Pear scab, caused by the fungus Venturia pirina, is a disease that is quite similar to apple scab. The fungus causes circular, velvety, olive-black spots on leaves, fruit, and sometimes twigs. As the lesions age, they become gray and cracked. The fungus overwinters on dead, fallen leaves and produces spores (primary) in the spring that can infect during periods of rain. Infection from these primary spores can take place anytime after pear growth begins until mid to late June if suitable weather conditions exist. During the summer, a different spore (secondary) is produced by the fungus that is capable of inciting more new infections when splashed onto leaves and fruits by rain.This disease is effectively controlled by a good sanitation program in which diseased leaves and fruit are removed from the vicinity of the tree. This significantly reduces sources of inoculum in the spring. Scab can also be controlled with properly selected and timed fungicide sprays (refer to Spray Guide below).
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Homegrown tomatoes were the province of our neighbor, Mr. Sherman, a history professor who had summers free to dedicate to amending our sandy soil, fertilizing, caging, watering, and pruning hybrid beefsteaks.
Using a mixture of covers will lead to different results in different years based on weather conditions, but a benefit of the mix is that at least a few of the species usually grow well. Cover crop mixes are also valuable because of the biodiversity they provide in what may otherwise be a grain field with little diversity. The biodiversity of plants helps not only beneficial insects and wildlife, but also an incredible diversity of below-ground organisms. Studies have shown that the number of microbe species and the quantity of below-ground organisms increases with a greater diversity of plants grown. Thus, a mix of cover crops often contributes to soil health, as does keeping living roots in the soil for as much of the year as possible. Buckwheat is a good companion in a cover crop mix because of its prolonged flowering, the fact that it grows quickly but does not crowd out other cover species, and its soil improvement properties.
In the galaxy of cover crop plants, buckwheat is also known as one of the best for smothering mid-summer weeds. While individual buckwheat plants are not particularly competitive with neighboring plants, a dense stand of rapidly growing buckwheat typically outcompetes the majority of summer weeds. There is some thinking that this is a function not only of buckwheat leaves shading out small weeds, but also the roots having some chemical interactions that suppress at least some weeds. This is another area where more research is needed. Regardless, buckwheat planted in a dense stand can provide good weed control for otherwise bare fields through mid-summer. Be aware that as the buckwheat matures and its leaves start to fall off, some late season weeds may come up through the buckwheat canopy, particularly following a rainy period. If this happens, the whole plant stand can be mowed down, tilled, or otherwise terminated and either a fall cover crop (eg., rye, oats, etc.) or a fall cash crop such as winter wheat, winter canola, or fall vegetables planted.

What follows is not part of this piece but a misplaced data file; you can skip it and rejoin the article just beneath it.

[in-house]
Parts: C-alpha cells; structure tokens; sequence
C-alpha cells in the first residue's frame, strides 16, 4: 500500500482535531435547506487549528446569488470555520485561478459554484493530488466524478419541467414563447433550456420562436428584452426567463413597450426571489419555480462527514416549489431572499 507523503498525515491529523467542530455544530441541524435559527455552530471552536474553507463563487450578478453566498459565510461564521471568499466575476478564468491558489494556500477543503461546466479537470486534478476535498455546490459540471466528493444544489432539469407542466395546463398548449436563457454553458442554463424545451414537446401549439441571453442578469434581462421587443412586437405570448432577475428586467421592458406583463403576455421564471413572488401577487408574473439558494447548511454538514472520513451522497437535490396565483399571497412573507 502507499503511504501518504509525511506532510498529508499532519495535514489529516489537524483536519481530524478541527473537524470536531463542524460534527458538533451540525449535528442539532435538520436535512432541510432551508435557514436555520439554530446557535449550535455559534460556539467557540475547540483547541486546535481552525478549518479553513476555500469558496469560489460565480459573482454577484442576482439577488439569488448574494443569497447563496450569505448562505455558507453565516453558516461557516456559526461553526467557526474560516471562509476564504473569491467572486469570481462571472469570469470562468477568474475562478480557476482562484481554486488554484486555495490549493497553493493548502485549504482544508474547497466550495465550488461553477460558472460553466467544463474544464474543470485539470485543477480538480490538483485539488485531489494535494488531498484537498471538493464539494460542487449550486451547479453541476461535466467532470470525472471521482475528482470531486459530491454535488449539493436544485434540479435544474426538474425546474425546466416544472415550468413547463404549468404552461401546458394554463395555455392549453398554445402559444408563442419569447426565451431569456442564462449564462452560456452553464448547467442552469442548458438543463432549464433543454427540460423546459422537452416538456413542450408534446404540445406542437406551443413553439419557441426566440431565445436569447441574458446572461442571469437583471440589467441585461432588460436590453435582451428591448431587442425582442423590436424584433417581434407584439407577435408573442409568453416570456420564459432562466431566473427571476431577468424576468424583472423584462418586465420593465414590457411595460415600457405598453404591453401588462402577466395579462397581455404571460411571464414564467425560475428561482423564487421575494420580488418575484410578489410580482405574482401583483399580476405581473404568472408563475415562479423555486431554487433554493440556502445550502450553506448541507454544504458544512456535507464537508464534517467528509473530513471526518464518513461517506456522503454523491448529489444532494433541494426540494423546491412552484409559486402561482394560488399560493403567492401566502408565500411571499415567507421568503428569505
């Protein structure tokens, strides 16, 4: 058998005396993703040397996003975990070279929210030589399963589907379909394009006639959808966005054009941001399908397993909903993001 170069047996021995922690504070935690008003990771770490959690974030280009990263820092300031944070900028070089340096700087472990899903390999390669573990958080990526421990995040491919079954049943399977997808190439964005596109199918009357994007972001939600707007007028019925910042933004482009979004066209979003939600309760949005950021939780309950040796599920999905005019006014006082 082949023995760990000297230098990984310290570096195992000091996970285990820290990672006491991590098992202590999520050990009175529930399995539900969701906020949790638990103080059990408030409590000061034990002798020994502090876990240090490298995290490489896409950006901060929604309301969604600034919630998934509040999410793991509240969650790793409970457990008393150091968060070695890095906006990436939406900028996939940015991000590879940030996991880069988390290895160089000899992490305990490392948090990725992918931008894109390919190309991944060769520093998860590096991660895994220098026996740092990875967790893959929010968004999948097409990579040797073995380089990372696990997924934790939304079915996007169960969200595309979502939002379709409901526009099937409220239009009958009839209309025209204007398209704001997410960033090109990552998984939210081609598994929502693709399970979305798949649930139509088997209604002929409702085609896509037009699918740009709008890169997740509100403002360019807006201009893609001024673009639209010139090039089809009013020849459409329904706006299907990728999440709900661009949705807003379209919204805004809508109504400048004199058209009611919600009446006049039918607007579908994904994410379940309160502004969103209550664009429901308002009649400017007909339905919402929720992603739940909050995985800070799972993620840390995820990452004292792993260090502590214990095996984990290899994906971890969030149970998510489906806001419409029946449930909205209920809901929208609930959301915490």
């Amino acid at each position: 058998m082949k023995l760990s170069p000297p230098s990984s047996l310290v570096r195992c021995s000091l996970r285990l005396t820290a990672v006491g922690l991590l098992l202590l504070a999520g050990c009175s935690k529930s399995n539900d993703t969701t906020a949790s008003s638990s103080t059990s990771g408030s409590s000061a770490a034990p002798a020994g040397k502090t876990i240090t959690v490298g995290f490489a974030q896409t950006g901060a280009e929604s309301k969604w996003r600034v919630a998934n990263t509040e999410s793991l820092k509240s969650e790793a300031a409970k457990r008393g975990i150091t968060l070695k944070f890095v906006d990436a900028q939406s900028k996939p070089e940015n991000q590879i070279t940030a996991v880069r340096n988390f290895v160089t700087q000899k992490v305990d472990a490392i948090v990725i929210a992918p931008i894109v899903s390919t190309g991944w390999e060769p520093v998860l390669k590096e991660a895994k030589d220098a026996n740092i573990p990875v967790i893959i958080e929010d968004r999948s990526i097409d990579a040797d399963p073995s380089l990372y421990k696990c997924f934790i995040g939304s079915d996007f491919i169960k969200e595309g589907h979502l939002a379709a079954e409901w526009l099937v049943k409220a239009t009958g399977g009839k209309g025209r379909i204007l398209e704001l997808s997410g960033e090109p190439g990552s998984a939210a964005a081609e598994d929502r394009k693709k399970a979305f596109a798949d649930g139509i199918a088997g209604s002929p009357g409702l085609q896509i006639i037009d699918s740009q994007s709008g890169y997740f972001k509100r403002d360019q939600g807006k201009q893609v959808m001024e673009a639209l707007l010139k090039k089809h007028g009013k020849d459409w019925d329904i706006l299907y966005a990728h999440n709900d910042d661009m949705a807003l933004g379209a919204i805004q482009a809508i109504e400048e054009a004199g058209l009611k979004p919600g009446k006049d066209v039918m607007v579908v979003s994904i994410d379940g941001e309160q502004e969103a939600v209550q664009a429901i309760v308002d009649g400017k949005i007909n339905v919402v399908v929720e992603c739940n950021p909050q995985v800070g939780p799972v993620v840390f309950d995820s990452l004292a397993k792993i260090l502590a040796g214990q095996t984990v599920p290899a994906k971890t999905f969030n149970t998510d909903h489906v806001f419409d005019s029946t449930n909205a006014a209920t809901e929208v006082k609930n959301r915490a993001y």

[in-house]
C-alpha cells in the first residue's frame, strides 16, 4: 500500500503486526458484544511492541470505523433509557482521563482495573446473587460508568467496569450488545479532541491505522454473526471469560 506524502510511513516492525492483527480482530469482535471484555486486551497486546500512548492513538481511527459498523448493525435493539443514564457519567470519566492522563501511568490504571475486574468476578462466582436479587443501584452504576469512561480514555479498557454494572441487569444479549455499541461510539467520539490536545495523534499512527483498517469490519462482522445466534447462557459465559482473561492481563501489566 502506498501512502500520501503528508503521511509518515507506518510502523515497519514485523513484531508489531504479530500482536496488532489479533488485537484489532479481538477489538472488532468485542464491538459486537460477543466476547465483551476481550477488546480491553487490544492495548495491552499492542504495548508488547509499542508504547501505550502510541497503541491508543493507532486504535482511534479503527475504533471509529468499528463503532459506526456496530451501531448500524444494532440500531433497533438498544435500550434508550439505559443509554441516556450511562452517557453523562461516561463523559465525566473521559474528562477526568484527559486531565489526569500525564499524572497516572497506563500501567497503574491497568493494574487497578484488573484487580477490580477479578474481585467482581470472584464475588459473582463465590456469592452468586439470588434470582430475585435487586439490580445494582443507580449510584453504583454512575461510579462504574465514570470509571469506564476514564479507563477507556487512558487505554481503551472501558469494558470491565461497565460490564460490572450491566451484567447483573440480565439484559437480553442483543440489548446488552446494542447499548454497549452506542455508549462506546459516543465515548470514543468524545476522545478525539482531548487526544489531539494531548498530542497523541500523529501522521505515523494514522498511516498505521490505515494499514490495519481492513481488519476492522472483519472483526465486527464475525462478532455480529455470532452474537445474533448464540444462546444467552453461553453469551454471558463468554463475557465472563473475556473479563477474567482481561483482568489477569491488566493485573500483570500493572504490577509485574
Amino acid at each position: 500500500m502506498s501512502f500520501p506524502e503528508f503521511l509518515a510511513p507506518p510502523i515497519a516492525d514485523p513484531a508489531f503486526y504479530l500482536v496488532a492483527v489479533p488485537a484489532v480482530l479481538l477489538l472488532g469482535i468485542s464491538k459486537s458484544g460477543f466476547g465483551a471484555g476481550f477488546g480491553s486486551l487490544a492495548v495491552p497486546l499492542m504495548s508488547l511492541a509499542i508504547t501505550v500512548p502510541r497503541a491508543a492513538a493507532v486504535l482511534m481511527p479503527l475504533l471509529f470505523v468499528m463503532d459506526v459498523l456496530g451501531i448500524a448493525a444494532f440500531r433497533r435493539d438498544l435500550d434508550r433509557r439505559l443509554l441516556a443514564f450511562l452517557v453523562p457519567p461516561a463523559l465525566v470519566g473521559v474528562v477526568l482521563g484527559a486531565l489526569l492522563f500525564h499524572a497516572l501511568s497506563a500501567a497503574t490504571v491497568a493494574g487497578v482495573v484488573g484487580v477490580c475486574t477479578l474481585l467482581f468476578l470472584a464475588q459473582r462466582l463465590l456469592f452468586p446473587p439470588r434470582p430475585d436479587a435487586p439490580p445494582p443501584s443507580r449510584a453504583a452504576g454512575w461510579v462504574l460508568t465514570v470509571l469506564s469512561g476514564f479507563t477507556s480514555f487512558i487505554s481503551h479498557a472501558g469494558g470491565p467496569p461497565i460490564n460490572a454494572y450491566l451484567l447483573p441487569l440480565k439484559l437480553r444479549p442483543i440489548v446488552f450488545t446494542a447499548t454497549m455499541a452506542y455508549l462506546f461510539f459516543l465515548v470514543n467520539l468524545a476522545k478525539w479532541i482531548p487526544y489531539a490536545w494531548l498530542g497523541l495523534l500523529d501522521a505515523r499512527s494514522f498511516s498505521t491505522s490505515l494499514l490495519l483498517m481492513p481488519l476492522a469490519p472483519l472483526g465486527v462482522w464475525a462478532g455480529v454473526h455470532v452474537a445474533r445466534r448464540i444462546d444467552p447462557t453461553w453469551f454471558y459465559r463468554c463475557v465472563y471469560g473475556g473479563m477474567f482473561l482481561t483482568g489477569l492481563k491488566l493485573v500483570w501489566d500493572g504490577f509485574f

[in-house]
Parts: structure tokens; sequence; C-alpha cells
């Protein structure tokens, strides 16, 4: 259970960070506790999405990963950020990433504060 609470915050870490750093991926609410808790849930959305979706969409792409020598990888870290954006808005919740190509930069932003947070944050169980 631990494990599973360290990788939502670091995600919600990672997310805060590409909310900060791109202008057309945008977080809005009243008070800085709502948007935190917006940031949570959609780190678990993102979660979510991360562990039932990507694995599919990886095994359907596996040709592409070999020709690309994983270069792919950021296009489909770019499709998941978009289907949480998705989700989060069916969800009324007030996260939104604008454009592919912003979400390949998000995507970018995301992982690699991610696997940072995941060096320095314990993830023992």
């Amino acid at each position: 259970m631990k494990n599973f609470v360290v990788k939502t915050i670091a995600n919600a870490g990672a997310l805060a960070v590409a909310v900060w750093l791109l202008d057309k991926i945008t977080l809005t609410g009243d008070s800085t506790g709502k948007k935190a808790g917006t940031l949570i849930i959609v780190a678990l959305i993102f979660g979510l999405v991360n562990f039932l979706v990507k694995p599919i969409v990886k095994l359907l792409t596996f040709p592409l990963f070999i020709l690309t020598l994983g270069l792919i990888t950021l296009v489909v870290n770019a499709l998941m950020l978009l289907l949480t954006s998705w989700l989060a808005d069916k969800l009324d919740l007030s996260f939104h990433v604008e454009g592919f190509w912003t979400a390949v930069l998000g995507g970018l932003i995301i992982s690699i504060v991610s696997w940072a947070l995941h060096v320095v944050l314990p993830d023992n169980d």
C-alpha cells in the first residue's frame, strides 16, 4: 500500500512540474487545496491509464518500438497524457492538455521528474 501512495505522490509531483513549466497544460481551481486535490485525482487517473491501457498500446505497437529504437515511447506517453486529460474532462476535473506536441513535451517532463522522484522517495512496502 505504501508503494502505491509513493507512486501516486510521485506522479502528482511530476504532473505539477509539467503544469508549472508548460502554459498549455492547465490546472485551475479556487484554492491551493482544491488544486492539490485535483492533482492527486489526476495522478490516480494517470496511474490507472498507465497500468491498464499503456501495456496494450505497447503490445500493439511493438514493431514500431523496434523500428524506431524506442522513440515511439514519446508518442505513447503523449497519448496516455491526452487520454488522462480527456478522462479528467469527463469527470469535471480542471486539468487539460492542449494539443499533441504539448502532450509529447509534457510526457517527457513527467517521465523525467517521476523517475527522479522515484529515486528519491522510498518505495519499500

For cover crop, pollinator, or wildlife use, a wide planting window exists, from about the second week of May (if the soil is warm enough) to late August in Missouri conditions. Planting in late summer will lead to a much shorter buckwheat crop and a shorter period of flowering, but it will still produce some cover. Buckwheat should not be planted in the fall as it will grow little and quickly be killed by the first light frost. It needs the warmer growing conditions found in summer due to its nature as a warm season crop.
If buckwheat is allowed to go to seed, some volunteer buckwheat plants can be expected either later that year or, more likely, the next growing season. However, these volunteer buckwheat plants are easily controlled with tillage, mowing, or herbicides. Buckwheat does not have hard seed and normally just one flush of volunteer plants will occur. For wildlife planting, such volunteer buckwheat plants may be considered desirable as they reduce the need for replanting. 153554b96e